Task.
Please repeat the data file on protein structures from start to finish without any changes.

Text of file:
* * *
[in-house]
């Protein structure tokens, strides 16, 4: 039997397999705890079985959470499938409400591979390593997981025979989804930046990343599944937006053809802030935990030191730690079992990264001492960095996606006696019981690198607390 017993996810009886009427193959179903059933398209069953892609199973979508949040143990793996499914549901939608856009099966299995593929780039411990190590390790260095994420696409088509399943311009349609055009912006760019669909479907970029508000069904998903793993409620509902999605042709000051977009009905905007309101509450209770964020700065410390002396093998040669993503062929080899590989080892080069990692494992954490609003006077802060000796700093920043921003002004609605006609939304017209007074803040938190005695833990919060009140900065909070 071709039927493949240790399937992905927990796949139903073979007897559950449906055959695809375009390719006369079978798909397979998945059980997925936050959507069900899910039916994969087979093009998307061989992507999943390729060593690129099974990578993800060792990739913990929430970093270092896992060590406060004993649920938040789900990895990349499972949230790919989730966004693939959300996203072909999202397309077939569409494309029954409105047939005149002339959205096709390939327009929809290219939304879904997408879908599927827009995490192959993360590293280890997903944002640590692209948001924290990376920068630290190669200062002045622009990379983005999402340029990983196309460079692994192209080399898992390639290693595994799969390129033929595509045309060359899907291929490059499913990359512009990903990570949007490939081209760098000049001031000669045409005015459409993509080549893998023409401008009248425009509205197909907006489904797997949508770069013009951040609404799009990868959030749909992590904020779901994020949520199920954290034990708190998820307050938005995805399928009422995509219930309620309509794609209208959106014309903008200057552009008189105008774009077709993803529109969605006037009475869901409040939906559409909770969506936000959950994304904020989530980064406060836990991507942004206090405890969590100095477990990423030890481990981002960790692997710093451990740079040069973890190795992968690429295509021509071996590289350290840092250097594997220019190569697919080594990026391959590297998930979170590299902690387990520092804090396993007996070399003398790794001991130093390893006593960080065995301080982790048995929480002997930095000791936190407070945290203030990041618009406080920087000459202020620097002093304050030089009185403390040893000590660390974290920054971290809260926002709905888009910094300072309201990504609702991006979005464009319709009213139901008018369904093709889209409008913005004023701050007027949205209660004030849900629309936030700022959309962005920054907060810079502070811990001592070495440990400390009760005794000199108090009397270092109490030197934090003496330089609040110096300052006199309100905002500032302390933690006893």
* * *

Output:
[in-house]
């Protein structure tokens, strides 16, 4: 039997397999705890079985959470499938409400591979390593997981025979989804930046990343599944937006053809802030935990030191730690079992990264001492960095996606006696019981690198607390 017993996810009886009427193959179903059933398209069953892609199973979508949040143990793996499914549901939608856009099966299995593929780039411990190590390790260095994420696409088509399943311009349609055009912006760019669909479907970029508000069904998903793993409620509902999605042709000051977009009905905007309101509450209770964020700065410390002396093998040669993503062929080899590989080892080069990692494992954490609003006077802060000796700093920043921003002004609605006609939304017209007074803040938190005695833990919060009140900065909070 071709039927493949240790399937992905927990796949139903073979007897559950449906055959695809375009390719006369079978798909397979998945059980997925936050959507069900899910039916994969087979093009998307061989992507999943390729060593690129099974990578993800060792990739913990929430970093270092896992060590406060004993649920938040789900990895990349499972949230790919989730966004693939959300996203072909999202397309077939569409494309029954409105047939005149002339959205096709390939327009929809290219939304879904997408879908599927827009995490192959993360590293280890997903944002640590692209948001924290990376920068630290190669200062002045622009990379983005999402340029990983196309460079692994192209080399898992390639290693595994799969390129033929595509045309060359899907291929490059499913990359512009990903990570949007490939081209760098000049001031000669045409005015459409993509080549893998023409401008009248425009509205197909907006489904797997949508770069013009951040609404799009990868959030749909992590904020779901994020949520199920954290034990708190998820307050938005995805399928009422995509219930309620309509794609209208959106014309903008200057552009008189105008774009077709993803529109969605006037009475869901409040939906559409909770969506936000959950994304904020989530980064406060836990991507942004206090405890969590100095477990990423030890481990981002960790692997710093451990740079040069973890190795992968690429295509021509071996590289350290840092250097594997220019190569697919080594990026391959590297998930979170590299902690387990520092804090396993007996070399003398790794001991130093390893006593960080065995301080982790048995929480002997930095000791936190407070945290203030990041618009406080920087000459202020620097002093304050030089009185403390040893000590660390974290920054971290809260926002709905888009910094300072309201990504609702991006979005464009319709009213139901008018369904093709889209409008913005004023701050007027949205209660004030849900629309936030700022959309962005920054907060810079502070811990001592070495440990400390009760005794000199108090009397270092109490030197934090003496330089609040110096300052006199309100905002500032302390933690006893």